Eliot preserves both a land and a culture on the brink of disappearance.
Mossless in America is a column featuring interviews with documentary photographers. The series is produced in partnership with Mossless magazine, an experimental photography publication run by Romke Hoogwaerts and Grace Leigh. Romke started Mossless in 2009, as a blog in which he interviewed a different photographer every two days; since 2012 the magazine has produced two print issues, each dealing with a different type of photography. Mossless was featured prominently in the landmark 2012 exhibition Millennium Magazine at the Museum of Modern Art in New York; it is supported by Printed Matter, Inc. Its third issue, a major photographic volume on American documentary photography from the last ten years, titled The United States (2003–2013), will be published this spring.
Photo by Eliot Dudik, from the series Broken Land
Eliot Dudik preserves both a land and a culture on the brink of disappearance. As plans for an expansion of US Route 17—a thoroughfare that bisects South Carolina's 'lowcountry'—progressed, Dudik turned a lovingly prudent lens on historic homes and ethereal landscapes that would be destroyed by construction, as well as the people who inhabit them. This series, Road Ends in Water, became grounds for Dudik's first book of photographs. On a personal note, these photographs make we of Mossless reflect on the work of Grace's father, Jack Leigh, who documented the daily lives of people in the South with a level of humility and generosity that is rarely seen these days. For this reason, we have dedicated Issue three of Mossless to his memory.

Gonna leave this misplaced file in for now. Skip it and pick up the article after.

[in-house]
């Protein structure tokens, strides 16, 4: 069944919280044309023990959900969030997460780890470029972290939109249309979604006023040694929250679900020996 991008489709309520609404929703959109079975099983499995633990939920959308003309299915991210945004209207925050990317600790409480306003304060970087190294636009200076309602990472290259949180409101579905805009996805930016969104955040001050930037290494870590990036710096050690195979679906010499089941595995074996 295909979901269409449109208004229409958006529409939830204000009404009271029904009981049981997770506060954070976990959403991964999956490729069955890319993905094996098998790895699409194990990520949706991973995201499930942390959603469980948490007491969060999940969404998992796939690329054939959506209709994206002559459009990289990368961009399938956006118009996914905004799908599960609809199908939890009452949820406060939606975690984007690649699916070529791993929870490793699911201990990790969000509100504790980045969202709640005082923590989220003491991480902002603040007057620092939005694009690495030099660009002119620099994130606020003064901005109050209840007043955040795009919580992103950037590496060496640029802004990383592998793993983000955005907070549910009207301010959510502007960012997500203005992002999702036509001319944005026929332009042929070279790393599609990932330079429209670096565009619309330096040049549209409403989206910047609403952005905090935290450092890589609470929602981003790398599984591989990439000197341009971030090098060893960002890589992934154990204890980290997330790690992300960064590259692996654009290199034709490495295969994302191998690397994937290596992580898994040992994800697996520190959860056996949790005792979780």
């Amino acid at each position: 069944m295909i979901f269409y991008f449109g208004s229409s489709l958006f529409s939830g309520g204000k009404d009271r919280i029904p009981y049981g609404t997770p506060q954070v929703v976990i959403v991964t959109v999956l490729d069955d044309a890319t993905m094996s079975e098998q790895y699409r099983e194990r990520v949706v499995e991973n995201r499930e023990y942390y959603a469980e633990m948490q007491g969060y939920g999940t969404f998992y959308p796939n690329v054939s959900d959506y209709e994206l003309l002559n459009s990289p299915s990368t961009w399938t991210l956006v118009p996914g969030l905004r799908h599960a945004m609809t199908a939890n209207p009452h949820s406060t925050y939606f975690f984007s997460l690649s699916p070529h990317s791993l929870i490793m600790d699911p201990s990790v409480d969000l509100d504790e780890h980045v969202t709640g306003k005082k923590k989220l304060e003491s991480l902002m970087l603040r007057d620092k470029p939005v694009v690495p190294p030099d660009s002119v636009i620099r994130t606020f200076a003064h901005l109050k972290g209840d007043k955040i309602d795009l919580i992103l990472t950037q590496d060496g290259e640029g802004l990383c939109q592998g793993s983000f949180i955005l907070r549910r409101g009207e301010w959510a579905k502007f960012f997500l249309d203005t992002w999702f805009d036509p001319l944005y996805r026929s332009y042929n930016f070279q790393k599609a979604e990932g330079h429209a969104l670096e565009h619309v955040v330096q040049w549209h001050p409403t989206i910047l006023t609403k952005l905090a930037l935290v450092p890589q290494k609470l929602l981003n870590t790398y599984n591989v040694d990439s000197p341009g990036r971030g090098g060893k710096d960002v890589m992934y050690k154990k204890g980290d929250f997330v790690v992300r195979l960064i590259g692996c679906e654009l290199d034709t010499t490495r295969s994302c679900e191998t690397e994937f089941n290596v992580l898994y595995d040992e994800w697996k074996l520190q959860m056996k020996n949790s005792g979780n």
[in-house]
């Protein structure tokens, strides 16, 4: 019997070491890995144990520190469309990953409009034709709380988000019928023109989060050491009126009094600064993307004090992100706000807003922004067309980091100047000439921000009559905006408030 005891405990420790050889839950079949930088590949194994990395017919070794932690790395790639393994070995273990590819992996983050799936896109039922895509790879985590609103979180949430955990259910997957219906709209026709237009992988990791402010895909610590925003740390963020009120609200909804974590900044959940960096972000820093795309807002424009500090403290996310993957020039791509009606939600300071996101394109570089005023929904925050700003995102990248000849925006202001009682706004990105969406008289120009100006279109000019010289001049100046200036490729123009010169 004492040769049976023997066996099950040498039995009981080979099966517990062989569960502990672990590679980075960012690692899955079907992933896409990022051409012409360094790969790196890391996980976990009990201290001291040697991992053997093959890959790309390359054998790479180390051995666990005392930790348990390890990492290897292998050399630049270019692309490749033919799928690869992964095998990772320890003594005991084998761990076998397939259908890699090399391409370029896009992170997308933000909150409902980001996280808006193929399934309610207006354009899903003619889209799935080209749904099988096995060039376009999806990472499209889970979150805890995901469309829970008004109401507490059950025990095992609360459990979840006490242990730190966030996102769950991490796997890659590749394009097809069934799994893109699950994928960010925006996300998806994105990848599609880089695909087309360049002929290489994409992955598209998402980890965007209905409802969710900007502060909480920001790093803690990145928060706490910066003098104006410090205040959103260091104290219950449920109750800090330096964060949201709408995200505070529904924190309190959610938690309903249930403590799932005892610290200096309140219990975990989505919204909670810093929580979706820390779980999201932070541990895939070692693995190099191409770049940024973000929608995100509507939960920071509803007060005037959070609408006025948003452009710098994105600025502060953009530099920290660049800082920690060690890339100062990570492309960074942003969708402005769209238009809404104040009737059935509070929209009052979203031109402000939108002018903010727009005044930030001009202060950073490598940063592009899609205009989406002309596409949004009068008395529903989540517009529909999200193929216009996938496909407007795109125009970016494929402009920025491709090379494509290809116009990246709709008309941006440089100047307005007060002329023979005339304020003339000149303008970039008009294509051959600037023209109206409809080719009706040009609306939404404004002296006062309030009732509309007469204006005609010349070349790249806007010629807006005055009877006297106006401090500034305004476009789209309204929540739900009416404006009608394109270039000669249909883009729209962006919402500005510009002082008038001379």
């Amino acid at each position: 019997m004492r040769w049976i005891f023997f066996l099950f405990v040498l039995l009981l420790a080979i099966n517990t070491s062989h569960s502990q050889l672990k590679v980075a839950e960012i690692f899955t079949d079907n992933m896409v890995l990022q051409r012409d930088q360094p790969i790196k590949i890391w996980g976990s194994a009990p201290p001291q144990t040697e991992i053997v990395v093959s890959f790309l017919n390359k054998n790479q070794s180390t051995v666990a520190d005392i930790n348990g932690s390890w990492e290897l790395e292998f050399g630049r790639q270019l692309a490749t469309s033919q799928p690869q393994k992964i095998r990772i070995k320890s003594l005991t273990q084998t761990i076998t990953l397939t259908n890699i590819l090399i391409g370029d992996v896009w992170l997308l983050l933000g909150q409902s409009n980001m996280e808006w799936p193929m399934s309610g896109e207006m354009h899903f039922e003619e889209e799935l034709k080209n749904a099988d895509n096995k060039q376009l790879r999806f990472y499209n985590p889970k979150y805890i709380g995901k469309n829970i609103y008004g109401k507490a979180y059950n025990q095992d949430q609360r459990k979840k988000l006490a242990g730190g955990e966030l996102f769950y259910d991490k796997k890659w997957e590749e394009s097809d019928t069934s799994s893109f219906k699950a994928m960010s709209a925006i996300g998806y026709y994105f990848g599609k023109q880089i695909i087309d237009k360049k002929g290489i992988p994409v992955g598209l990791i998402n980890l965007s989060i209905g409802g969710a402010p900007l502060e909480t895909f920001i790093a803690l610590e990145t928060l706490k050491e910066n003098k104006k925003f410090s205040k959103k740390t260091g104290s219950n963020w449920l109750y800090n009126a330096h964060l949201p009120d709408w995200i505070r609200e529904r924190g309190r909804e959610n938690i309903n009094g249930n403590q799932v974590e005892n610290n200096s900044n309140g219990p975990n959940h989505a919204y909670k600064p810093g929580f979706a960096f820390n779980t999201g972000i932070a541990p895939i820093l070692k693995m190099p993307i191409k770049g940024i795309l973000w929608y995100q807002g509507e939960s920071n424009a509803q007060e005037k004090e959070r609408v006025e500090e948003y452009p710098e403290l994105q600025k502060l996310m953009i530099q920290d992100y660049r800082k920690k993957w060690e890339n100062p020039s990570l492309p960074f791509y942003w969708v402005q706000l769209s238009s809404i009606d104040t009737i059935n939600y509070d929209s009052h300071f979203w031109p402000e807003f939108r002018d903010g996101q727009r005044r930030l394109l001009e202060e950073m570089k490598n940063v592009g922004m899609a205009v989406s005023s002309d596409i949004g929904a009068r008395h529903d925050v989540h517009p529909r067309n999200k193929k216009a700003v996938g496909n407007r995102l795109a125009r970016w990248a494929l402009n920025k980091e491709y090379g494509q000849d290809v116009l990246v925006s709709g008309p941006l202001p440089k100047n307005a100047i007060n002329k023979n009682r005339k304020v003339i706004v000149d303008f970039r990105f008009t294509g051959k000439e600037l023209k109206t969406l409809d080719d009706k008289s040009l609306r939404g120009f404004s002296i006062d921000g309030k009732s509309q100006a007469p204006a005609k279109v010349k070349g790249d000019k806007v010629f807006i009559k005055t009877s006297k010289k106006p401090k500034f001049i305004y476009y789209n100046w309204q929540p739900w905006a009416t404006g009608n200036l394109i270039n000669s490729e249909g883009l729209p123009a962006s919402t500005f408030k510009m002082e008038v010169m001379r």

Mossless: What do you love to photograph most?
Eliot Dudik: Landscapes, especially in nasty weather.
Where did you grow up?
I grew up on a sheep farm in central Pennsylvania. I believe this is where my attraction to the landscape came from as I spent most of my youth engulfed in it.
You mentioned in your interview for The Great Leap Sideways that you find Charleston, South Carolina, better preserved than Savannah. How do you mean? What is life like in Charleston?
Yes, I love Charleston, South Carolina, more than any place I've been so far. When I said I found it better preserved, I meant that I think Charleston has done a better job restoring the old architecture of the city into fabulous establishments and dwellings that still retain their historic charm. Savannah, Georgia, also has this, but not to the extent that Charleston does.
In a lot of ways, Savannah is very run down, and Charleston is a bustling, beautiful little city with some of the best food I've ever imagined. There are many reasons its consistently voted the best tourist destination in the country.
Photo by Eliot Dudik, "Bud," from the series Road Ends in Water
Tell us a story about one of your subjects.
Let's talk about Bud, who is the subject the first photograph in my book. I met Bud at the cigar shop where I worked while living in Charleston. Or, more accurately, I met him at the martini bar above the cigar shop. We had many a good nights up there talking about the history of Charleston, potential inventions, whether or not to get married, and the preservation of the land where he lives on Edisto Island, South Carolina.
I visited him often on the island. He has one of the longest docks I've ever seen; it stretches out over the marsh to the waterway. We would sit out there and drink Heineken, his favorite beer, and then take one of the smaller boats out in the water to watch the sun set. Once, he told me that he had seen a crazy phenomenon where dolphins would hurl themselves at the mud shore like torpedoes, slinging a bunch of fish up onto the rolled as they rolled around and ate them. That day when we went out in the boat, we saw it happen again.